Every time I finish a manuscript I get this very distinct feeling in my chest. It’s like I’ve run a marathon in some respects. I’m exhausted, yet there’s something else there too—a kind of elation that’s as much physical as it is mental.
I’d think it was a fluke if it didn’t happen every single time. But it does. Without fail. And I wouldn’t want it any other way.
It’s almost as if my body is saying, “You’ve done good, kid.” And, frankly, that acknowledgement from within me is more powerful than getting a pat on the back from anyone else.
I got that feeling just last week when I sent off the third Jenkins & Burns mystery to my editor. I’d been working around the clock, seeing the home stretch in the distance and not wanting to take my eye off the finish line. When I finally typed “The End” at the bottom of the last page, I could feel that sensation taking root in my chest. I recognized it immediately and welcomed it with open arms.
For me, the “feeling” comes with varying intensity, the strength having more to do with the project’s aura than the size. Just this past fall, I’d written a proposal for my agent that consisted of three chapters and a synopsis. Compared to an entire manuscript, it was nothing. But, for some reason, the feeling that accompanied the completion of that project was so powerful it hung with me for nearly a week. It was so incredibly strong that it made me stop, think, and actually slow down to enjoy the rush.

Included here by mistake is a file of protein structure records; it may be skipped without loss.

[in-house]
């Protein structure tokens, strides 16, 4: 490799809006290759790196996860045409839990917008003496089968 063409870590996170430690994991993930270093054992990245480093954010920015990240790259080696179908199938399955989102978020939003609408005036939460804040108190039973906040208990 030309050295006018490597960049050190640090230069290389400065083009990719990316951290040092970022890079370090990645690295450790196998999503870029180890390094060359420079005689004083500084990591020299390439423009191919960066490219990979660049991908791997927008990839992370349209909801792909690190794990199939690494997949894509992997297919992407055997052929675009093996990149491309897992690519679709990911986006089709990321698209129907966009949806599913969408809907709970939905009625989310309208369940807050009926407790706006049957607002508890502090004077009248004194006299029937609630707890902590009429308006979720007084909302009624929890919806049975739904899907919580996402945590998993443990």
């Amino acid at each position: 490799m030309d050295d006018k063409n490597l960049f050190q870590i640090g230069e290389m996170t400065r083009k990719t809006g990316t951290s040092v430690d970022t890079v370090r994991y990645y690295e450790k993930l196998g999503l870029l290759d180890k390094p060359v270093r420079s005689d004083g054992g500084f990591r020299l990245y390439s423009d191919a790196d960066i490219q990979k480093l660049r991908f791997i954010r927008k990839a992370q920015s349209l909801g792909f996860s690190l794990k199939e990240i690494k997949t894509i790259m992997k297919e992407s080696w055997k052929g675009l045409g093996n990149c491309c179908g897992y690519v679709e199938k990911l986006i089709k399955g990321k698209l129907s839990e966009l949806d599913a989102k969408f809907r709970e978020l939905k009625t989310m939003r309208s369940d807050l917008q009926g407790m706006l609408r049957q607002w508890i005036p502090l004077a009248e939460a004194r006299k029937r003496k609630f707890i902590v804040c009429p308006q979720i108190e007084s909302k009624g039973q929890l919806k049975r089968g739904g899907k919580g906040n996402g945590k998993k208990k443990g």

If I had to guess why that proposal brought it on so strongly, I’d have to say it was, in fact, a race in a lot of ways. By finishing those three chapters, I’d proven to myself that I am truly a writer.
You see, thanks to an unexpected curveball this summer, my creativity and my desire to write were sorely tested. And it sucked. Writing had always been a huge part of who I am, yet suddenly it was gone. I had no ideas. No springboard. No desire.
I was lost.
That is until a dear friend (and fellow writer) promised me it would be back. He said it with such certainty that I hung on to his words even though I doubted their accuracy. And you know what? He was right.
It did, indeed, come back. It started with a simple flash. Just one character and nothing else. There was no plot, no setting, no crime. But the seed was there. And before I knew it, the writer side of my brain that’s been churning away since I was ten years old took over.
Sure, the curveball was still there. But I’m a writer. It’s all I’ve ever wanted to be. So I wrote.
First up? A proposal for that character who had stepped into my thoughts and reminded me of who I am. Only now she came bearing gifts in the form of secondary characters and a plot. I threw myself into the writing. Into the creating.
And when I finished those three chapters and emailed it off to my agent, I could feel it starting…that amazing physical feeling that comes with finishing something new.
So how about the rest of you? Do you experience that “feeling” when you complete a project? Do you find it as addicting as I do?